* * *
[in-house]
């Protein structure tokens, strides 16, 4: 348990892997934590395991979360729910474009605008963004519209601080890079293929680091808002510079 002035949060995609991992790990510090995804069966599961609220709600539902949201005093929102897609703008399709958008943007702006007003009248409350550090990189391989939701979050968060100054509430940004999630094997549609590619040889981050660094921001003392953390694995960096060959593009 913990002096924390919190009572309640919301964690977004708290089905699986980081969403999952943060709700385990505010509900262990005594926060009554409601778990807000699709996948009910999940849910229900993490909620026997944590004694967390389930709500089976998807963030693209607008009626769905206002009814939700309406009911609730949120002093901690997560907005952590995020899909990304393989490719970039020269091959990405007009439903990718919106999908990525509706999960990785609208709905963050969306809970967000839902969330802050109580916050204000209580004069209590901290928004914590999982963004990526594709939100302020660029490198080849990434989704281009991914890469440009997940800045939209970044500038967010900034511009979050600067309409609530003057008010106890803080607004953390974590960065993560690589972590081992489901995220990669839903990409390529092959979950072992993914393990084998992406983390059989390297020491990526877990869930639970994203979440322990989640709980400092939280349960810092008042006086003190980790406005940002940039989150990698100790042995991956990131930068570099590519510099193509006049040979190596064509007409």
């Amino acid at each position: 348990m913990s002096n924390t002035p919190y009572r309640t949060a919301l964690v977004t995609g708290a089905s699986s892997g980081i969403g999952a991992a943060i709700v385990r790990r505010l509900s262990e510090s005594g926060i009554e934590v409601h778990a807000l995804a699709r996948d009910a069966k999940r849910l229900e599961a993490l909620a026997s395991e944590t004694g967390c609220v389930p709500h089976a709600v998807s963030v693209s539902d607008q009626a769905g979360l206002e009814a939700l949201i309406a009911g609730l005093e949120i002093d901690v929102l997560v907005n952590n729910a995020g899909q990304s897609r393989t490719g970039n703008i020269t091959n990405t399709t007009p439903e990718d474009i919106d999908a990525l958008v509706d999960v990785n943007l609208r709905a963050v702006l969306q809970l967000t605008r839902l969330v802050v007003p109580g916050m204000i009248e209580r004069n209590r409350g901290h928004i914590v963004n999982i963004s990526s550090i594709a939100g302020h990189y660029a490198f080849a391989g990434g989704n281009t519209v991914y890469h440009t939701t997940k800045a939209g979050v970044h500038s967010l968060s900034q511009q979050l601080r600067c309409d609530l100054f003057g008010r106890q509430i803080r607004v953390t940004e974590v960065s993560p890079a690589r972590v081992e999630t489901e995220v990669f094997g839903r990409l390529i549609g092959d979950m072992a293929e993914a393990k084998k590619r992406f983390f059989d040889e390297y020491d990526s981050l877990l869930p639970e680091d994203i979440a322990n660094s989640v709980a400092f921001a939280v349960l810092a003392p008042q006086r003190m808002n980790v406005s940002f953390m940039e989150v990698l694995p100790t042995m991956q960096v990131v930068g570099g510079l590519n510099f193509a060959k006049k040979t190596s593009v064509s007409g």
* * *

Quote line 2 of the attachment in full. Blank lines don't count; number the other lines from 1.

């Protein structure tokens, strides 16, 4: 348990892997934590395991979360729910474009605008963004519209601080890079293929680091808002510079 002035949060995609991992790990510090995804069966599961609220709600539902949201005093929102897609703008399709958008943007702006007003009248409350550090990189391989939701979050968060100054509430940004999630094997549609590619040889981050660094921001003392953390694995960096060959593009 913990002096924390919190009572309640919301964690977004708290089905699986980081969403999952943060709700385990505010509900262990005594926060009554409601778990807000699709996948009910999940849910229900993490909620026997944590004694967390389930709500089976998807963030693209607008009626769905206002009814939700309406009911609730949120002093901690997560907005952590995020899909990304393989490719970039020269091959990405007009439903990718919106999908990525509706999960990785609208709905963050969306809970967000839902969330802050109580916050204000209580004069209590901290928004914590999982963004990526594709939100302020660029490198080849990434989704281009991914890469440009997940800045939209970044500038967010900034511009979050600067309409609530003057008010106890803080607004953390974590960065993560690589972590081992489901995220990669839903990409390529092959979950072992993914393990084998992406983390059989390297020491990526877990869930639970994203979440322990989640709980400092939280349960810092008042006086003190980790406005940002940039989150990698100790042995991956990131930068570099590519510099193509006049040979190596064509007409």